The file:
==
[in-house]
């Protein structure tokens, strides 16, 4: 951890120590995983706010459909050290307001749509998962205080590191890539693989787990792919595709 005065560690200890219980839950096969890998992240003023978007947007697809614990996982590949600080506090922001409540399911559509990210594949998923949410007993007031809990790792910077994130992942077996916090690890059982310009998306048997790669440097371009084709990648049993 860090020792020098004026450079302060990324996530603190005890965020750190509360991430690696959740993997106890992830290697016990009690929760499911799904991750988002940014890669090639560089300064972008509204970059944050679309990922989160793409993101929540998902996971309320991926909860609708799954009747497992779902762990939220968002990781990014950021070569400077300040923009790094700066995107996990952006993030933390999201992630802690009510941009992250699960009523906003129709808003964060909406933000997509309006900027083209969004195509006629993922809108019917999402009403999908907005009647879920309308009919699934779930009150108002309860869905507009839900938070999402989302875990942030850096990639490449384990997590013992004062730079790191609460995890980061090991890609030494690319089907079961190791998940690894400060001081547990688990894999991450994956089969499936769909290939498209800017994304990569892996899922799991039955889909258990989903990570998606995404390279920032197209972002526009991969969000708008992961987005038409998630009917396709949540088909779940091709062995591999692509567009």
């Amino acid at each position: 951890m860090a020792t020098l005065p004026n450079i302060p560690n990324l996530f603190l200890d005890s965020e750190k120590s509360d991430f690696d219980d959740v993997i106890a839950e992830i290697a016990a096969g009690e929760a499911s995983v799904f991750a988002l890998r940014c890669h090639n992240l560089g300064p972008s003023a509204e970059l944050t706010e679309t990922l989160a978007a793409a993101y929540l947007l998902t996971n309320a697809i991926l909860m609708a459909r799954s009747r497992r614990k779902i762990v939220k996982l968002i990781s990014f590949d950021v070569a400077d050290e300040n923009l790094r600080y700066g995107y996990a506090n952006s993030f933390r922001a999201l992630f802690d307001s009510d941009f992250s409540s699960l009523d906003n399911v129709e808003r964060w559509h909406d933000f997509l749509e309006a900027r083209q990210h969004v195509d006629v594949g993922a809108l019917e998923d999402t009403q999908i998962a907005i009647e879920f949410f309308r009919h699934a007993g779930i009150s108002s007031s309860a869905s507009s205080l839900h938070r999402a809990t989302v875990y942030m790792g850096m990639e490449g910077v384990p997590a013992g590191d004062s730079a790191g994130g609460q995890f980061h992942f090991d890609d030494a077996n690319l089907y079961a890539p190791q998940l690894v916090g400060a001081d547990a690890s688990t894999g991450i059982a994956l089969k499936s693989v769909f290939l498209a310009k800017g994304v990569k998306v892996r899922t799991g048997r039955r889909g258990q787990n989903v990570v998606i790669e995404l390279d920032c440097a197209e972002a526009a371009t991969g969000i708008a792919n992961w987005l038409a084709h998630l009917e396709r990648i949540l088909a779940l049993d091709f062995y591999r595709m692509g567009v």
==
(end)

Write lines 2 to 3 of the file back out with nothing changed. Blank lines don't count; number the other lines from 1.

């Protein structure tokens, strides 16, 4: 951890120590995983706010459909050290307001749509998962205080590191890539693989787990792919595709 005065560690200890219980839950096969890998992240003023978007947007697809614990996982590949600080506090922001409540399911559509990210594949998923949410007993007031809990790792910077994130992942077996916090690890059982310009998306048997790669440097371009084709990648049993 860090020792020098004026450079302060990324996530603190005890965020750190509360991430690696959740993997106890992830290697016990009690929760499911799904991750988002940014890669090639560089300064972008509204970059944050679309990922989160793409993101929540998902996971309320991926909860609708799954009747497992779902762990939220968002990781990014950021070569400077300040923009790094700066995107996990952006993030933390999201992630802690009510941009992250699960009523906003129709808003964060909406933000997509309006900027083209969004195509006629993922809108019917999402009403999908907005009647879920309308009919699934779930009150108002309860869905507009839900938070999402989302875990942030850096990639490449384990997590013992004062730079790191609460995890980061090991890609030494690319089907079961190791998940690894400060001081547990688990894999991450994956089969499936769909290939498209800017994304990569892996899922799991039955889909258990989903990570998606995404390279920032197209972002526009991969969000708008992961987005038409998630009917396709949540088909779940091709062995591999692509567009």
């Amino acid at each position: 951890m860090a020792t020098l005065p004026n450079i302060p560690n990324l996530f603190l200890d005890s965020e750190k120590s509360d991430f690696d219980d959740v993997i106890a839950e992830i290697a016990a096969g009690e929760a499911s995983v799904f991750a988002l890998r940014c890669h090639n992240l560089g300064p972008s003023a509204e970059l944050t706010e679309t990922l989160a978007a793409a993101y929540l947007l998902t996971n309320a697809i991926l909860m609708a459909r799954s009747r497992r614990k779902i762990v939220k996982l968002i990781s990014f590949d950021v070569a400077d050290e300040n923009l790094r600080y700066g995107y996990a506090n952006s993030f933390r922001a999201l992630f802690d307001s009510d941009f992250s409540s699960l009523d906003n399911v129709e808003r964060w559509h909406d933000f997509l749509e309006a900027r083209q990210h969004v195509d006629v594949g993922a809108l019917e998923d999402t009403q999908i998962a907005i009647e879920f949410f309308r009919h699934a007993g779930i009150s108002s007031s309860a869905s507009s205080l839900h938070r999402a809990t989302v875990y942030m790792g850096m990639e490449g910077v384990p997590a013992g590191d004062s730079a790191g994130g609460q995890f980061h992942f090991d890609d030494a077996n690319l089907y079961a890539p190791q998940l690894v916090g400060a001081d547990a690890s688990t894999g991450i059982a994956l089969k499936s693989v769909f290939l498209a310009k800017g994304v990569k998306v892996r899922t799991g048997r039955r889909g258990q787990n989903v990570v998606i790669e995404l390279d920032c440097a197209e972002a526009a371009t991969g969000i708008a792919n992961w987005l038409a084709h998630l009917e396709r990648i949540l088909a779940l049993d091709f062995y591999r595709m692509g567009v």